Computer programming has become a necessary skill for many scientific and engineering disciplines beyond computer science, at least at its most basic level. Every scientist and engineer should be able to write small programs and simple scripts to process data, perform numerical computations, and use basic data visualization tools. Hence the success of the E7 course taught by the authors and taken by most engineering freshmen at the Berkeley College of Engineering.

The material in this book follows the standard material of the E7 course: “Introduction to Computer Programming for Scientists and Engineers.” It teaches the rudiments of structured programming using MATLAB and provides an introduction to numerical methods.

From a methodological point of view, MATLAB, with its weakly typed programming language, may not be the most suitable tool for teaching computer programming, yet its interactive shell and its unmatchable toolboxes for every imaginable aspect of scientific computing make it a powerful tool for scientists and engineers who might not need a more rigorous introduction to software design since they will not build large and complex software systems. In the first half of the book, the authors gently introduce the foundations of the MATLAB programming language, its data types, and its control structures. Students learn how to write their own functions and scripts, as well as how to read, write, and visualize datasets. Readers are also introduced to recursion and the big O notation used to characterize the complexity of computer algorithms. They also become aware of the floating-point representation of numbers according to the IEEE 754 standard, and are given some useful programming guidelines. These guidelines include common sense ideas such as testing everything often, keeping code clean, and performing some basic type checking even when the weakly typed MATLAB programming language does not require it. In summary, the first half of the book includes the typical syllabus of any first course on computer programming, with many “TRY IT!” examples and easy programming exercises at the end of each chapter.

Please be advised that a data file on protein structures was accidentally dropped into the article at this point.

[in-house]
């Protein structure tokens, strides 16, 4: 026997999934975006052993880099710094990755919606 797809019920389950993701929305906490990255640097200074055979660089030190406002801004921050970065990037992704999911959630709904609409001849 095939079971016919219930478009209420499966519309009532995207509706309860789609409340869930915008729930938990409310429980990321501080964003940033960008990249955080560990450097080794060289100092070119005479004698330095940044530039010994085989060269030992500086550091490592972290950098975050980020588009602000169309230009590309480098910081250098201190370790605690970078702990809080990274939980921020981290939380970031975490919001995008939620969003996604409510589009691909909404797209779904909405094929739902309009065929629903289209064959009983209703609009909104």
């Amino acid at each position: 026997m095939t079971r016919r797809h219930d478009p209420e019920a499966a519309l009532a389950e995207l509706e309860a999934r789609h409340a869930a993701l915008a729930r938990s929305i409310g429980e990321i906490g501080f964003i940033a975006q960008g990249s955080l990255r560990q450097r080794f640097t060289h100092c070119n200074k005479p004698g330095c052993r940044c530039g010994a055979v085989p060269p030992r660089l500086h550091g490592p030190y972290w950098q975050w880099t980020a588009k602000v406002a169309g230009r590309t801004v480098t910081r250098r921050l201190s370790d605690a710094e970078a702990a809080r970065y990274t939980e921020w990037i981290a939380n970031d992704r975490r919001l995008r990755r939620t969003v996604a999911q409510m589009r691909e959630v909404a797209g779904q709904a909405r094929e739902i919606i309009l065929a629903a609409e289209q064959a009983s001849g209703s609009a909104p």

The second half of the book focuses on numerical computing. In its chapters, the authors provide a bird’s-eye view of the most common techniques in numerical analysis, that is, the algorithms that use numerical approximation to solve mathematical problems. Short chapters are devoted to systems of linear equations, least squares regression, interpolation, root finding, numerical differentiation, numerical integration, and ordinary differential equations. Obviously, in just 125 pages, you cannot expect the depth of specific textbooks on the topic nor the thoroughness of Numerical Recipes (http://www.nr.com/), yet you can grasp the foundations of each kind of technique, how to use it within MATLAB, and the most common pitfalls to avoid in practice. As in the first half of the book, the text mostly consists of a sequence of “TRY IT!” code snippets, examples, tips, warnings, and problems you can work on to reinforce the concepts introduced in each chapter.

The authors have written a clear and easy-to-read book that introduces two fundamental subjects for future scientists and engineers: computer programming and numerical computing. Its format, close to that of lab notes, makes it suitable for reading while you type and test the examples in front of your computer screen. The book itself is more like a tutorial than a conventional textbook. In fact, I would have even preferred an online version of it rather than a hard copy. In the printed book, you can see the solution just after the description of the problem, before you get the chance to try to solve it by yourself, while an online version could hide the solutions until you tried to solve the exercises on your own, providing a much more rewarding experience. Placing the solutions at the end of each chapter might be an intermediate solution, yet it would suffer from usability problems: apart from breaking the general flow of the text, which often relies on the examples and “TRY IT!” exercises, it would lead to unnecessary page flipping and a less than optimal user experience.

As the authors mention in their preface, learning to program requires practice. Thus, they have prepared their book so that it naturally leads to practicing in front of your computer. I believe that they follow the right approach to teaching computer programming, which is notoriously hard, and they manage to do so swiftly. Their introductory text might be too shallow for future software engineers and computer scientists, but its tradeoffs might be close to the sweet spot for non-computer scientists who need to do some numerical computing and write their own small programs using powerful tools such as MATLAB.

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